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FA Cup Final Preview: Suwon Samsung Bluewings vs Daejeon Korail

It's the fairy tale every lower league team dreams of: third division side Daejeon Korail have earned a spot in the FA Cup Final and will face K League heavyweights Suwon Samsung Bluewings over two legs to determine the domestic champion. Korea Away Days Scott Whitelock and Daejeon Korail FC blogger David Speirs preview this David vs Goliath match up. 

Scott Asks, David Answers

Scott Whitelock: Daejeon’s form dropped a little after their semi-final victory against Sangju Sangmu. How are Korail looking coming into the first leg?

David Speirs: I don’t think Korail’s form has dropped off to be honest, they are looking as good as ever! There was a defeat to Busan where the players looked exhausted after their battling first leg against Sangju, and then a heavy defeat against Gimhae when a lot of players were rested. But there have been a couple of good wins against Gyeongju and Gangneung recently. Korail finished mid-table in the league with a fairly average record. It’s been all about the cup this season.

SW: With the 2nd leg being played in Suwon how important is it for Daejeon to avoid defeat in this game?

DS: I’m really happy the first leg is at home for Korail. The longer they can keep it close over the two ties, the better. Especially as all the pressure is on Suwon. I’d be more than happy with a draw in the first leg.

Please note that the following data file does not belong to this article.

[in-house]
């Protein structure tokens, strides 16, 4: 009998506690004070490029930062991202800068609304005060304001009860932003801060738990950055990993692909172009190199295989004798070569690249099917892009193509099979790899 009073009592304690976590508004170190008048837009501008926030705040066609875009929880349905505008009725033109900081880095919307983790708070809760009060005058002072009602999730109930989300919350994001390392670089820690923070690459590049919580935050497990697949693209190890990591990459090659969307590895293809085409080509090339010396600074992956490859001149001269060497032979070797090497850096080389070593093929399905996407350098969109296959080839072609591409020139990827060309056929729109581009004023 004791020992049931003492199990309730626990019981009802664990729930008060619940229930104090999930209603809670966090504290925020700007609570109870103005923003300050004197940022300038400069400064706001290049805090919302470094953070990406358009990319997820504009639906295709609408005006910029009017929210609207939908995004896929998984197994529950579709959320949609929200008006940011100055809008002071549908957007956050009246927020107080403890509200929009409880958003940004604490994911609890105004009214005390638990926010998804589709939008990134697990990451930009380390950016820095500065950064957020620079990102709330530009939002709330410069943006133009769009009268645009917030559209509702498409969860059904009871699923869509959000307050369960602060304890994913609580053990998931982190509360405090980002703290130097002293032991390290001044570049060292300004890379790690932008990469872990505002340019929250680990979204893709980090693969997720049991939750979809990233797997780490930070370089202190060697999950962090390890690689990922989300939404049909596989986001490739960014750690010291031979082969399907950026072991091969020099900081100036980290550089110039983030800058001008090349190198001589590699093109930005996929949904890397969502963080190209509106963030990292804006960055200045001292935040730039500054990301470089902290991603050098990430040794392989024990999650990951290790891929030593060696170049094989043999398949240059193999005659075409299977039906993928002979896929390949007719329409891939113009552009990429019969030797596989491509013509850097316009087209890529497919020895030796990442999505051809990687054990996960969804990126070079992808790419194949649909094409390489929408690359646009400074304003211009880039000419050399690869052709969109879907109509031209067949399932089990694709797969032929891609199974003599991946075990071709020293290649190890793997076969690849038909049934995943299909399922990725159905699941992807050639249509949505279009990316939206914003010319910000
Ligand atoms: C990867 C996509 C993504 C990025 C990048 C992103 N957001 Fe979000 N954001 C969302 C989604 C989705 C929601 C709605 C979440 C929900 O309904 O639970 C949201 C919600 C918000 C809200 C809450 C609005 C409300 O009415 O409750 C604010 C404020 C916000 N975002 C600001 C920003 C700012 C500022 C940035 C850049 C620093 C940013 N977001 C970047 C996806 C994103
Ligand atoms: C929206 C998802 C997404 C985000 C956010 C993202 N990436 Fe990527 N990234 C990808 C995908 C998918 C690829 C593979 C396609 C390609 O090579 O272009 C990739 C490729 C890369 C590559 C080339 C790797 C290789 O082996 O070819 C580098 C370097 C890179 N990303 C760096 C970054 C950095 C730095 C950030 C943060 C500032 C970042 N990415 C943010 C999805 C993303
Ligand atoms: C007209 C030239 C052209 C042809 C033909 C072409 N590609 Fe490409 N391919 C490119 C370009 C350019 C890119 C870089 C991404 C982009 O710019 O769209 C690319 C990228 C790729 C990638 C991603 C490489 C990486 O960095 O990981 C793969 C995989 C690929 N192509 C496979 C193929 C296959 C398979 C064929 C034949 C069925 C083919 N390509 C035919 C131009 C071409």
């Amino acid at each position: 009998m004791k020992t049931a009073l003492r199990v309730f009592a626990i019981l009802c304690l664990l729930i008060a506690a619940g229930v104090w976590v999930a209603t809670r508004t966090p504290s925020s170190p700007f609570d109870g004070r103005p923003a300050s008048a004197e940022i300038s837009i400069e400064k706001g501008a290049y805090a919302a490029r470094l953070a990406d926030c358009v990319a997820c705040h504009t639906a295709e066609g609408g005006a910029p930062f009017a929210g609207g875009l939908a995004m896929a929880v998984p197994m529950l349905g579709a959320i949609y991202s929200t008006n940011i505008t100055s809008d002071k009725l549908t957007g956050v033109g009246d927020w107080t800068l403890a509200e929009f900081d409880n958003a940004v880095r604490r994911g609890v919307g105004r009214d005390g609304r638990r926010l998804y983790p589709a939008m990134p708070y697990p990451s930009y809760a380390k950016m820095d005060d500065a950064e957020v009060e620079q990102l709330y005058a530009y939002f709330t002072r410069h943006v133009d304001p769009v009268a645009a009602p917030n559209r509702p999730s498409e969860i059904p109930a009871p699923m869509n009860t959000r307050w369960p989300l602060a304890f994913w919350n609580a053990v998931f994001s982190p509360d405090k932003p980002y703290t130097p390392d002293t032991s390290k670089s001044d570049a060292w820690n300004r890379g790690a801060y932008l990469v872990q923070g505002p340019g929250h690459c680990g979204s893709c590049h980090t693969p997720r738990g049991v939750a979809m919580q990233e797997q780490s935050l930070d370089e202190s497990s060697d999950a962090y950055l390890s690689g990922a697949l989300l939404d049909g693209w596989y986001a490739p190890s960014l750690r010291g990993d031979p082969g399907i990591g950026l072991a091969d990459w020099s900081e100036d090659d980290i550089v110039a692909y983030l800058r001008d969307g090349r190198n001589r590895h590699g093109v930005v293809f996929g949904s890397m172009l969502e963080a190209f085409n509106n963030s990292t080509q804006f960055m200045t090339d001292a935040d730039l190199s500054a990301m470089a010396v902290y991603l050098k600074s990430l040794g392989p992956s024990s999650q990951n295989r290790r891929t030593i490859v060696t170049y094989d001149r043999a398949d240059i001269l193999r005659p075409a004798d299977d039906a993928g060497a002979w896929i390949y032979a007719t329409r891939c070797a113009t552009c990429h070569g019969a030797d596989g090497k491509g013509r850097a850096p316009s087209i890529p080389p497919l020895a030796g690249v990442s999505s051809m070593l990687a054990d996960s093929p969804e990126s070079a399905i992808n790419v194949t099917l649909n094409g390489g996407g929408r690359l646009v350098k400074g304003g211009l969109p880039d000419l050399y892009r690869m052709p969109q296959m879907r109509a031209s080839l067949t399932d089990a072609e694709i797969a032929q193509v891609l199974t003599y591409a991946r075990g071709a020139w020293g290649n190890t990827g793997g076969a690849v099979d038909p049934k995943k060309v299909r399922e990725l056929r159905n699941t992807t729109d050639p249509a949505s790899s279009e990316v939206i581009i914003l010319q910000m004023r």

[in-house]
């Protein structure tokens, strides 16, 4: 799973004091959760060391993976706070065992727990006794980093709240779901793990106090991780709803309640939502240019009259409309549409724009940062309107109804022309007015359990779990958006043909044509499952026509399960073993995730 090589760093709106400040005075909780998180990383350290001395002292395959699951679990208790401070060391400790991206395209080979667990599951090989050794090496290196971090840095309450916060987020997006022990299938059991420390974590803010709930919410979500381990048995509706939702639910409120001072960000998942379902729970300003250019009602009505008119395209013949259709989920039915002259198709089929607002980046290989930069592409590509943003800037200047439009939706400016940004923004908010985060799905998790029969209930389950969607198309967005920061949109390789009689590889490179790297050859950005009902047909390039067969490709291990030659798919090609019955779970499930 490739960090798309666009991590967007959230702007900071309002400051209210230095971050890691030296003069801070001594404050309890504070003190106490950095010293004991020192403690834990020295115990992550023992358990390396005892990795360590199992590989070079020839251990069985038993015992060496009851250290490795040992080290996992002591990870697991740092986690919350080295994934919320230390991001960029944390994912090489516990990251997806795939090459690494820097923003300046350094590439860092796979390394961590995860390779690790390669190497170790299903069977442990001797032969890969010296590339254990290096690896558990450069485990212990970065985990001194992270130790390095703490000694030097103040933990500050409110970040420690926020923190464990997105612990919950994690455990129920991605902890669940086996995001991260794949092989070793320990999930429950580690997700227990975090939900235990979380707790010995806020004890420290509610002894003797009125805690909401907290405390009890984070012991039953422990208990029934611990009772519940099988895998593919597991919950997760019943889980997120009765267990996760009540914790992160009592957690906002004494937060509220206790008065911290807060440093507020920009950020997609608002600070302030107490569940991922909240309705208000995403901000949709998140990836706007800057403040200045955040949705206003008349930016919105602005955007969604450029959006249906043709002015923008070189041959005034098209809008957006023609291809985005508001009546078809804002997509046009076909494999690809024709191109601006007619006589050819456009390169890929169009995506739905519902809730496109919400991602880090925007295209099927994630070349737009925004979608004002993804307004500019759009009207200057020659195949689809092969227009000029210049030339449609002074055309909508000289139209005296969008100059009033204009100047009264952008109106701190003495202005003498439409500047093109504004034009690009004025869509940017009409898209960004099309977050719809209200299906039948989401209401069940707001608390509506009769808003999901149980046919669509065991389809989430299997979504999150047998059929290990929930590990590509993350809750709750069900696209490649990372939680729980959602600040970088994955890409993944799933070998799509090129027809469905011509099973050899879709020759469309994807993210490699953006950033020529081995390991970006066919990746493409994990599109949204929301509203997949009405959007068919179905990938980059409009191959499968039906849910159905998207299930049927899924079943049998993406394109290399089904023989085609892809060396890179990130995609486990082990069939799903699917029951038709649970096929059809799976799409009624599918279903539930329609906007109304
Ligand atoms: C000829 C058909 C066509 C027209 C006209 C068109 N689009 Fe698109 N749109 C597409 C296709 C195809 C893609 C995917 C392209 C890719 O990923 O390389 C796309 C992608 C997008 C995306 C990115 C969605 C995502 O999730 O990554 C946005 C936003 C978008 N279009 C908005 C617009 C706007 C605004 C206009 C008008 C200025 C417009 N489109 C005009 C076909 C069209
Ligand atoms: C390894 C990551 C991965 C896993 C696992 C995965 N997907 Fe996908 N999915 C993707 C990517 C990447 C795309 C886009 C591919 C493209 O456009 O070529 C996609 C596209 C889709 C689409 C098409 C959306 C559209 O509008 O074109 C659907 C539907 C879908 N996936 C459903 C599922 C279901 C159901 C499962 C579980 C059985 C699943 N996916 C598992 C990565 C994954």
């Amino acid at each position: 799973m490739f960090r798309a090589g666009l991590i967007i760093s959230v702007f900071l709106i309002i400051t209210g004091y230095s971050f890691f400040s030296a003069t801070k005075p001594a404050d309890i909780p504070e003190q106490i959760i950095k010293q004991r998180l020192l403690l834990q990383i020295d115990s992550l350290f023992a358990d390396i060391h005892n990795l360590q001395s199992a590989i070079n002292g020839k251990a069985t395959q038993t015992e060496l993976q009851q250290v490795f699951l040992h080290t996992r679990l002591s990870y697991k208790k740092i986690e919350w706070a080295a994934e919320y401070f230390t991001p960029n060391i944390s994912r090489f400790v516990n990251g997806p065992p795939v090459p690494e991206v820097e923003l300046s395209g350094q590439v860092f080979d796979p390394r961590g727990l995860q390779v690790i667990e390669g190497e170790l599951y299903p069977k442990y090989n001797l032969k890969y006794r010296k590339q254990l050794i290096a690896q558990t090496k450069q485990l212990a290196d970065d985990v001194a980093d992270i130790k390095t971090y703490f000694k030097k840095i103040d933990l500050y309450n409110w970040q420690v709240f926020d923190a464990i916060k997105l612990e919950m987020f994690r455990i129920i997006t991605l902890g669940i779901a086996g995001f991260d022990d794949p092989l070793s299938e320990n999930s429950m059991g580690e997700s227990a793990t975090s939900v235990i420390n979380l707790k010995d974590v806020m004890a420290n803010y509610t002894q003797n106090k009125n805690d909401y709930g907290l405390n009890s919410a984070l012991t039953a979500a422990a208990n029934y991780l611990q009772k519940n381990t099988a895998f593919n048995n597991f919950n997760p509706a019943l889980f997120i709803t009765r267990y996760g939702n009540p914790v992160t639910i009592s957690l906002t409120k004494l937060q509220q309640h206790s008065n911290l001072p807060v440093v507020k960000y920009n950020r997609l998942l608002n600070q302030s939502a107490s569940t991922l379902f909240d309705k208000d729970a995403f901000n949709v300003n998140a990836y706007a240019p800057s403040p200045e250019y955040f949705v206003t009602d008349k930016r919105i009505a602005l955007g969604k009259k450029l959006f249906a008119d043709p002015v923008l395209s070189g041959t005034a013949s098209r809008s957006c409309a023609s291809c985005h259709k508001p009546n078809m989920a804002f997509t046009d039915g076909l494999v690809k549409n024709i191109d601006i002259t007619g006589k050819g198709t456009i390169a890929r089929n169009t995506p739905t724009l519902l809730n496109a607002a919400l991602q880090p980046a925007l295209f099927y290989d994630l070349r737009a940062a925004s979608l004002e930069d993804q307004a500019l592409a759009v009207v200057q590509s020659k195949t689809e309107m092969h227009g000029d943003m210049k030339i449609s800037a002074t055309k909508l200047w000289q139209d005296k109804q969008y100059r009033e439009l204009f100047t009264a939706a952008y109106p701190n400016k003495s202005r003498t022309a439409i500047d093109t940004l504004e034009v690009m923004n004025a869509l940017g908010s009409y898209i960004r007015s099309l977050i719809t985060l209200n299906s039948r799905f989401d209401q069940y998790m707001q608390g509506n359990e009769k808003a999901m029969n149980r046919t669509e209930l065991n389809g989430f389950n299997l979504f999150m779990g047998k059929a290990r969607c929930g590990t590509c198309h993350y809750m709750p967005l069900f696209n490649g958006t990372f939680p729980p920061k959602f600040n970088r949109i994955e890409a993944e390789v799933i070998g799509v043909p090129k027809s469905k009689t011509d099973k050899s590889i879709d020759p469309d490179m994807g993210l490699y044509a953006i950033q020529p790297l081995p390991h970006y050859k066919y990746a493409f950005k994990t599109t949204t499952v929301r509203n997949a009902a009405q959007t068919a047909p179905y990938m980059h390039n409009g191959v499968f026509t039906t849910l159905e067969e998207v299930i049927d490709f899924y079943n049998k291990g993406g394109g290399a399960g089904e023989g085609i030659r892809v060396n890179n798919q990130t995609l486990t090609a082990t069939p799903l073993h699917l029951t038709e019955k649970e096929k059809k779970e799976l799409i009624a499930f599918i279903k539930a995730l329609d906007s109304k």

SW: A number of players have caught the eye for Daejeon Korail this year. Do you think it’s possible we’ll see the likes of Lee Gwan-pyo and Kim Jung-ju playing at a higher level next year?

DS: Lee Gwan-pyo definitely. The only reason I can think he isn’t already at a higher level is that he looked a little weak defensively and prone to the odd mistake in the early part of the season. He’s looked much more consistent lately. He’s a threat from the dead ball, skillful, and a great passer. At 25, I’d think any K2 team would want him, and maybe a couple of K1 teams too.

At 28, Kim Jung-ju has been around a lot longer. He’s been great for Korail this season, and he could play at a higher level, but maybe he’s happy just now at Korail playing week in week out. It’s the same for a lot of Korail players, who are in their late twenties, early thirties. Kim Tae-eun is another I like at right back. Good, solid defender, as good as most in the K2, and played a lot of his career there, but K League teams will be looking at younger players to add to their squad.

SW: What do you think Daejeon need to do if they are to pull off an unlikely win in the final?

DS: Keep it tight and make Suwon nervous. Punish them at set pieces. Rainfall of biblical proportions like the second leg of the semi-finals wouldn’t go amiss either.


#KLUPod


We discuss what to expect from the Final and what it means to each club with Suwon and Socceroos striker Adam Taggart
 

David Asks, Scott Answers

David Speirs: Suwon seem to take the Cup more seriously than any other K League team. Is this true? And if so, is it driven by the fans who want to see a trophy?